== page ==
August 2019 employee fatality at CN MacMillan Yard, Ontario, was caused by a string-line derailment
Richmond Hill, Ontario, 5 April 2022 — In its investigation report (R19T0147) released today, the Transportation Safety Board of Canada (TSB) identified a combination of factors that led to the death of a railway yard operating employee.
On 15 August 2019, at about 1:10 a.m., a Canadian National Railway (CN) remote control locomotive system (RCLS) yard assignment was pulling 82 cars northward along track W100 in CN’s MacMillan Yard in Vaughan, Ontario. The assignment was controlled remotely by a CN yard operating employee using a Beltpack, and who was operating the movement from the left side of the leading end of the 27th car. As the assignment negotiated a 15-degree left-hand curve, the trailing end of the 26th car behind the locomotives string-lined, causing it to derail along with the next eight cars. String-lining is the tendency of a long cut of cars to shortcut a curve when being pulled, a problem that is amplified in a heavier train when handling light cars that are followed by significantly heavier cars. All nine cars that derailed were empty multi-level autorack cars. During the derailment, the 27th to 29th cars overturned on their sides to the inside of the curve and pinned the employee under the 27th car. The employee sustained fatal injuries.
The investigation found that when the trailing end of the 26th car string-lined, the left side wheels of the trailing truck (wheel assembly) climbed the rail, derailing the car to the inside of a 15-degree curve. As it derailed, the 26th car pulled laterally on the leading-end coupler of the 27th car, causing the 27th car to roll off its trucks, separate from the head-end cars, and overturn on its side.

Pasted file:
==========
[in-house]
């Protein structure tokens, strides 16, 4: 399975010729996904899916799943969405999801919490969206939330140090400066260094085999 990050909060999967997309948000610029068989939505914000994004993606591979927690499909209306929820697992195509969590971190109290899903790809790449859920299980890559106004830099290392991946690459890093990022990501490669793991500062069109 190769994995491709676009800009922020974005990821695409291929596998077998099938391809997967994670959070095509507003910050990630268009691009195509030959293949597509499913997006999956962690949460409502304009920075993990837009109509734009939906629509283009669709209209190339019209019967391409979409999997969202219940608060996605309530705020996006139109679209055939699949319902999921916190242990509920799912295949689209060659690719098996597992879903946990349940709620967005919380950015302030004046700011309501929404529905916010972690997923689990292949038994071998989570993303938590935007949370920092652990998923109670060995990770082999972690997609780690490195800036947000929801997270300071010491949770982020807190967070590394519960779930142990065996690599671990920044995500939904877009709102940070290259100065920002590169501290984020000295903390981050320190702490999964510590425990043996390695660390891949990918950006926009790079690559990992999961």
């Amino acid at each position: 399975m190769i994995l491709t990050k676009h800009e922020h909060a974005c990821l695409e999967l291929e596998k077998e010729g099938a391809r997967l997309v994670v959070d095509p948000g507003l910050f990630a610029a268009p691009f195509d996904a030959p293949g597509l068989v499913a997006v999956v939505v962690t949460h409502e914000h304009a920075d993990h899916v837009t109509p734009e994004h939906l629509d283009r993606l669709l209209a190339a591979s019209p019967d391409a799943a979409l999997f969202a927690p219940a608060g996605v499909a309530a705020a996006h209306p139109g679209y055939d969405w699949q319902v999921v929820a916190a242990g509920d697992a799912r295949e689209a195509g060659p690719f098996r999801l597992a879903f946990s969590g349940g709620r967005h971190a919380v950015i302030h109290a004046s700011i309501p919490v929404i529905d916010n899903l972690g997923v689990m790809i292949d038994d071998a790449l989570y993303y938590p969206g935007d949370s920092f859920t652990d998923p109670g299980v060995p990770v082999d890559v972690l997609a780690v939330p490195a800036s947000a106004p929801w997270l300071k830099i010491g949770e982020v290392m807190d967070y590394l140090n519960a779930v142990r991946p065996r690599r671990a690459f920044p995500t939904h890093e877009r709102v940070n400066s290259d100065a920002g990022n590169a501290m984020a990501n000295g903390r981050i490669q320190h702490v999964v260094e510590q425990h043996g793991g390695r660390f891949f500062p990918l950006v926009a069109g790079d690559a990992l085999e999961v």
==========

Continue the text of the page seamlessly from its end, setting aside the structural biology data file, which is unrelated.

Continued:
A series of train dynamic simulations were conducted in support of the investigation. The results identified that the RCLS programming caused an aggressive throttle response which in turn led to a rapid acceleration and run-out of train slack on the long tail-end heavy assignment. It was also determined that since a lighter cut of autorack cars equipped with hydraulic end-of-car cushioning devices was placed between two heavy cuts, the devices were compressed during the previous deceleration. Therefore, the aggressive acceleration of the assignment likely resulted in a rapid run-out of train slack, which contributed to the string-line derailment. Additionally, it was found that the air brakes likely remained on the 63rd car, which also contributed to the accident.
If railways do not reinforce safe, smooth train handling options for RCLS use during yard operations and provide more specific guidance for identifying conditions that are conducive to string-line events, the risk for a string-line event will remain.
Following the accident, Transport Canada completed an investigation under the Canada Labour Code, Part II.
CN has implemented several new processes systemwide, revised instructions for MacMillan Yard and re-configured track W100 in an effort to prevent similar accidents from occurring in the future.
See the investigation page for more information.
The TSB is an independent agency that investigates air, marine, pipeline, and rail transportation occurrences. Its sole aim is the advancement of transportation safety. It is not the function of the Board to assign fault or determine civil or criminal liability.
For more information, contact:
Transportation Safety Board of Canada